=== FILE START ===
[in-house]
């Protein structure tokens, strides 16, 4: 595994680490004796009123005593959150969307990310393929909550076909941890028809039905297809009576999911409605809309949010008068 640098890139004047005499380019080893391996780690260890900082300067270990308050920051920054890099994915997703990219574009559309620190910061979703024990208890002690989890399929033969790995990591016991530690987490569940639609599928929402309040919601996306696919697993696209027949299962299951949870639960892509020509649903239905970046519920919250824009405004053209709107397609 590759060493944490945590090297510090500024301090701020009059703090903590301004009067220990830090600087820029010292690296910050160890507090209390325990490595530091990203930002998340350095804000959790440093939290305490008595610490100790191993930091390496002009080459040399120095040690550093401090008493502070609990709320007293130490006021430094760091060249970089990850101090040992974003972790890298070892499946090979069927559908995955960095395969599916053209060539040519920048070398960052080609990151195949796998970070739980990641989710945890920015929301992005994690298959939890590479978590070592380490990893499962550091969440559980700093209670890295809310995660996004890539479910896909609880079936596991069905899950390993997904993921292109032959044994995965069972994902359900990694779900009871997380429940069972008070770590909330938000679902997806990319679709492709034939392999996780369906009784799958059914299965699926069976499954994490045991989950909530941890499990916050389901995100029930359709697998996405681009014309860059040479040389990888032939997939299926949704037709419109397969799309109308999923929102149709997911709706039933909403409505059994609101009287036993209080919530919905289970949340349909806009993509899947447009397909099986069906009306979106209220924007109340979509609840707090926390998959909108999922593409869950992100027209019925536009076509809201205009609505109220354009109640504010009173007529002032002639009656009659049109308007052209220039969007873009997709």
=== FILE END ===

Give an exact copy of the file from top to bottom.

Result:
[in-house]
């Protein structure tokens, strides 16, 4: 595994680490004796009123005593959150969307990310393929909550076909941890028809039905297809009576999911409605809309949010008068 640098890139004047005499380019080893391996780690260890900082300067270990308050920051920054890099994915997703990219574009559309620190910061979703024990208890002690989890399929033969790995990591016991530690987490569940639609599928929402309040919601996306696919697993696209027949299962299951949870639960892509020509649903239905970046519920919250824009405004053209709107397609 590759060493944490945590090297510090500024301090701020009059703090903590301004009067220990830090600087820029010292690296910050160890507090209390325990490595530091990203930002998340350095804000959790440093939290305490008595610490100790191993930091390496002009080459040399120095040690550093401090008493502070609990709320007293130490006021430094760091060249970089990850101090040992974003972790890298070892499946090979069927559908995955960095395969599916053209060539040519920048070398960052080609990151195949796998970070739980990641989710945890920015929301992005994690298959939890590479978590070592380490990893499962550091969440559980700093209670890295809310995660996004890539479910896909609880079936596991069905899950390993997904993921292109032959044994995965069972994902359900990694779900009871997380429940069972008070770590909330938000679902997806990319679709492709034939392999996780369906009784799958059914299965699926069976499954994490045991989950909530941890499990916050389901995100029930359709697998996405681009014309860059040479040389990888032939997939299926949704037709419109397969799309109308999923929102149709997911709706039933909403409505059994609101009287036993209080919530919905289970949340349909806009993509899947447009397909099986069906009306979106209220924007109340979509609840707090926390998959909108999922593409869950992100027209019925536009076509809201205009609505109220354009109640504010009173007529002032002639009656009659049109308007052209220039969007873009997709």